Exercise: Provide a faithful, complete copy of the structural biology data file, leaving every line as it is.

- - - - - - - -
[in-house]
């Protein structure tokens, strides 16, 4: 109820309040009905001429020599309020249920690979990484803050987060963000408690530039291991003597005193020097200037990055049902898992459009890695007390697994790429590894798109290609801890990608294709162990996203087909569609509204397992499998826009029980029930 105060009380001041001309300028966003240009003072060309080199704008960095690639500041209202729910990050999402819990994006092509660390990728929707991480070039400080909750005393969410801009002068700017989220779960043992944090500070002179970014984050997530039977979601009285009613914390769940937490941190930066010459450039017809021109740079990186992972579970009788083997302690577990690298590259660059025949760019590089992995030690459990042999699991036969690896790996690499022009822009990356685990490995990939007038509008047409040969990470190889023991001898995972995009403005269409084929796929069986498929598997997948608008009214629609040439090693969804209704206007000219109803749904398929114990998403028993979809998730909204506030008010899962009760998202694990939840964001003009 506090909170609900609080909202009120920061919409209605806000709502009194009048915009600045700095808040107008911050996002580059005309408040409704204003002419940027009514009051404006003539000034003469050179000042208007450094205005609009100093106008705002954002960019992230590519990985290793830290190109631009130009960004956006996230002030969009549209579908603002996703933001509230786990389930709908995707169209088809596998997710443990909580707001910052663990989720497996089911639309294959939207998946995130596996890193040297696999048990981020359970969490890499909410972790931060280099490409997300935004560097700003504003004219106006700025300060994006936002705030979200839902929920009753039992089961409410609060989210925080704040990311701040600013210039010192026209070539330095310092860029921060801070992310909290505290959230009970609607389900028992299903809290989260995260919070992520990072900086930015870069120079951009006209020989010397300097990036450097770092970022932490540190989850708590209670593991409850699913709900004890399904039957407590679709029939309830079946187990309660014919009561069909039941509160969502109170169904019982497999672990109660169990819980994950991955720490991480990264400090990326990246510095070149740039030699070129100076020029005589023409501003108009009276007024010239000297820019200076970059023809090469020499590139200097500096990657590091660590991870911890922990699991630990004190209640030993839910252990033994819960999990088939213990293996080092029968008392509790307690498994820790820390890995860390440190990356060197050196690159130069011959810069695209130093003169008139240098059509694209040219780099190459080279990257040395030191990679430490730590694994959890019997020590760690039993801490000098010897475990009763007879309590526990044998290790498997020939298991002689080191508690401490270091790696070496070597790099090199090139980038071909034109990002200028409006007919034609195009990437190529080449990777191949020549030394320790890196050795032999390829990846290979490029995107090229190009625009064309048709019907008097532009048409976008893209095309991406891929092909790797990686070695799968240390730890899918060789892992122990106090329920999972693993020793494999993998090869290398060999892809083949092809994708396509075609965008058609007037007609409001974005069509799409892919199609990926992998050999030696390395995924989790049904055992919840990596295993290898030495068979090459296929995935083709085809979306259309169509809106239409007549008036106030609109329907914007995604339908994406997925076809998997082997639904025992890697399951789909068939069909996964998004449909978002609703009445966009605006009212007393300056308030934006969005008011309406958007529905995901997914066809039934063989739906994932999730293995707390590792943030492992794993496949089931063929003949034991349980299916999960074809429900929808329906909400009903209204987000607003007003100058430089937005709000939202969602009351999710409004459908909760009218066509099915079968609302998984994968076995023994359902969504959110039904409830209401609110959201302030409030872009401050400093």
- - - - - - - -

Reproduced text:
[in-house]
């Protein structure tokens, strides 16, 4: 109820309040009905001429020599309020249920690979990484803050987060963000408690530039291991003597005193020097200037990055049902898992459009890695007390697994790429590894798109290609801890990608294709162990996203087909569609509204397992499998826009029980029930 105060009380001041001309300028966003240009003072060309080199704008960095690639500041209202729910990050999402819990994006092509660390990728929707991480070039400080909750005393969410801009002068700017989220779960043992944090500070002179970014984050997530039977979601009285009613914390769940937490941190930066010459450039017809021109740079990186992972579970009788083997302690577990690298590259660059025949760019590089992995030690459990042999699991036969690896790996690499022009822009990356685990490995990939007038509008047409040969990470190889023991001898995972995009403005269409084929796929069986498929598997997948608008009214629609040439090693969804209704206007000219109803749904398929114990998403028993979809998730909204506030008010899962009760998202694990939840964001003009 506090909170609900609080909202009120920061919409209605806000709502009194009048915009600045700095808040107008911050996002580059005309408040409704204003002419940027009514009051404006003539000034003469050179000042208007450094205005609009100093106008705002954002960019992230590519990985290793830290190109631009130009960004956006996230002030969009549209579908603002996703933001509230786990389930709908995707169209088809596998997710443990909580707001910052663990989720497996089911639309294959939207998946995130596996890193040297696999048990981020359970969490890499909410972790931060280099490409997300935004560097700003504003004219106006700025300060994006936002705030979200839902929920009753039992089961409410609060989210925080704040990311701040600013210039010192026209070539330095310092860029921060801070992310909290505290959230009970609607389900028992299903809290989260995260919070992520990072900086930015870069120079951009006209020989010397300097990036450097770092970022932490540190989850708590209670593991409850699913709900004890399904039957407590679709029939309830079946187990309660014919009561069909039941509160969502109170169904019982497999672990109660169990819980994950991955720490991480990264400090990326990246510095070149740039030699070129100076020029005589023409501003108009009276007024010239000297820019200076970059023809090469020499590139200097500096990657590091660590991870911890922990699991630990004190209640030993839910252990033994819960999990088939213990293996080092029968008392509790307690498994820790820390890995860390440190990356060197050196690159130069011959810069695209130093003169008139240098059509694209040219780099190459080279990257040395030191990679430490730590694994959890019997020590760690039993801490000098010897475990009763007879309590526990044998290790498997020939298991002689080191508690401490270091790696070496070597790099090199090139980038071909034109990002200028409006007919034609195009990437190529080449990777191949020549030394320790890196050795032999390829990846290979490029995107090229190009625009064309048709019907008097532009048409976008893209095309991406891929092909790797990686070695799968240390730890899918060789892992122990106090329920999972693993020793494999993998090869290398060999892809083949092809994708396509075609965008058609007037007609409001974005069509799409892919199609990926992998050999030696390395995924989790049904055992919840990596295993290898030495068979090459296929995935083709085809979306259309169509809106239409007549008036106030609109329907914007995604339908994406997925076809998997082997639904025992890697399951789909068939069909996964998004449909978002609703009445966009605006009212007393300056308030934006969005008011309406958007529905995901997914066809039934063989739906994932999730293995707390590792943030492992794993496949089931063929003949034991349980299916999960074809429900929808329906909400009903209204987000607003007003100058430089937005709000939202969602009351999710409004459908909760009218066509099915079968609302998984994968076995023994359902969504959110039904409830209401609110959201302030409030872009401050400093």